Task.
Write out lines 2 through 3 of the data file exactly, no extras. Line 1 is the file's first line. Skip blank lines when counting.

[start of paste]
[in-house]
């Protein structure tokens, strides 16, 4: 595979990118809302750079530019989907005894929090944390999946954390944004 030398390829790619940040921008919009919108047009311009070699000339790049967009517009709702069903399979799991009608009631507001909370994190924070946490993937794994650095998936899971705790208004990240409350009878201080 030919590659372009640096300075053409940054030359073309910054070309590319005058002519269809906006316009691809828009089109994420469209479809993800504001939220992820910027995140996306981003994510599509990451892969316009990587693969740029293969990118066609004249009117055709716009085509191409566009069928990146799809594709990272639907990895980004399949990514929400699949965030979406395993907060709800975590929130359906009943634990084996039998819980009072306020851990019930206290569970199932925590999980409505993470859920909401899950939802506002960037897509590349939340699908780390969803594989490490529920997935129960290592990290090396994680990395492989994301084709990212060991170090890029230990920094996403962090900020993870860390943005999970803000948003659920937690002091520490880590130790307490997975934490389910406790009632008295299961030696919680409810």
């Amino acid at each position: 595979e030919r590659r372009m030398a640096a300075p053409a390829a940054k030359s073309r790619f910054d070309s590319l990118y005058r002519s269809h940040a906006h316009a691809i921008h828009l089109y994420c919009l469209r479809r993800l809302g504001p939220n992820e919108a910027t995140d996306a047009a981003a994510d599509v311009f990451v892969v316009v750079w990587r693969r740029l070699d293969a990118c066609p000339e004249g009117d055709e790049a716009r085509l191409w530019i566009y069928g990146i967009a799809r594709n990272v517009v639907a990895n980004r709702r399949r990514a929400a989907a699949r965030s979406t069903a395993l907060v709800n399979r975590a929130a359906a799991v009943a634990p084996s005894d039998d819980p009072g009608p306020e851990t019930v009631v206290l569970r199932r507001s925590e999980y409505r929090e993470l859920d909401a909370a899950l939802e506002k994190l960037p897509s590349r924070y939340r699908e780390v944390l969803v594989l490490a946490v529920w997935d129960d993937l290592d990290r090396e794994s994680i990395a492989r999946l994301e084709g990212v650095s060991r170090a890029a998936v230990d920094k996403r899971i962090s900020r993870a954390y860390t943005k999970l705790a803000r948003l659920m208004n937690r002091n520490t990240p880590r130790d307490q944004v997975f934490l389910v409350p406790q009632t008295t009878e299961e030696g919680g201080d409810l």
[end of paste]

């Protein structure tokens, strides 16, 4: 595979990118809302750079530019989907005894929090944390999946954390944004 030398390829790619940040921008919009919108047009311009070699000339790049967009517009709702069903399979799991009608009631507001909370994190924070946490993937794994650095998936899971705790208004990240409350009878201080 030919590659372009640096300075053409940054030359073309910054070309590319005058002519269809906006316009691809828009089109994420469209479809993800504001939220992820910027995140996306981003994510599509990451892969316009990587693969740029293969990118066609004249009117055709716009085509191409566009069928990146799809594709990272639907990895980004399949990514929400699949965030979406395993907060709800975590929130359906009943634990084996039998819980009072306020851990019930206290569970199932925590999980409505993470859920909401899950939802506002960037897509590349939340699908780390969803594989490490529920997935129960290592990290090396994680990395492989994301084709990212060991170090890029230990920094996403962090900020993870860390943005999970803000948003659920937690002091520490880590130790307490997975934490389910406790009632008295299961030696919680409810």
């Amino acid at each position: 595979e030919r590659r372009m030398a640096a300075p053409a390829a940054k030359s073309r790619f910054d070309s590319l990118y005058r002519s269809h940040a906006h316009a691809i921008h828009l089109y994420c919009l469209r479809r993800l809302g504001p939220n992820e919108a910027t995140d996306a047009a981003a994510d599509v311009f990451v892969v316009v750079w990587r693969r740029l070699d293969a990118c066609p000339e004249g009117d055709e790049a716009r085509l191409w530019i566009y069928g990146i967009a799809r594709n990272v517009v639907a990895n980004r709702r399949r990514a929400a989907a699949r965030s979406t069903a395993l907060v709800n399979r975590a929130a359906a799991v009943a634990p084996s005894d039998d819980p009072g009608p306020e851990t019930v009631v206290l569970r199932r507001s925590e999980y409505r929090e993470l859920d909401a909370a899950l939802e506002k994190l960037p897509s590349r924070y939340r699908e780390v944390l969803v594989l490490a946490v529920w997935d129960d993937l290592d990290r090396e794994s994680i990395a492989r999946l994301e084709g990212v650095s060991r170090a890029a998936v230990d920094k996403r899971i962090s900020r993870a954390y860390t943005k999970l705790a803000r948003l659920m208004n937690r002091n520490t990240p880590r130790d307490q944004v997975f934490l389910v409350p406790q009632t008295t009878e299961e030696g919680g201080d409810l």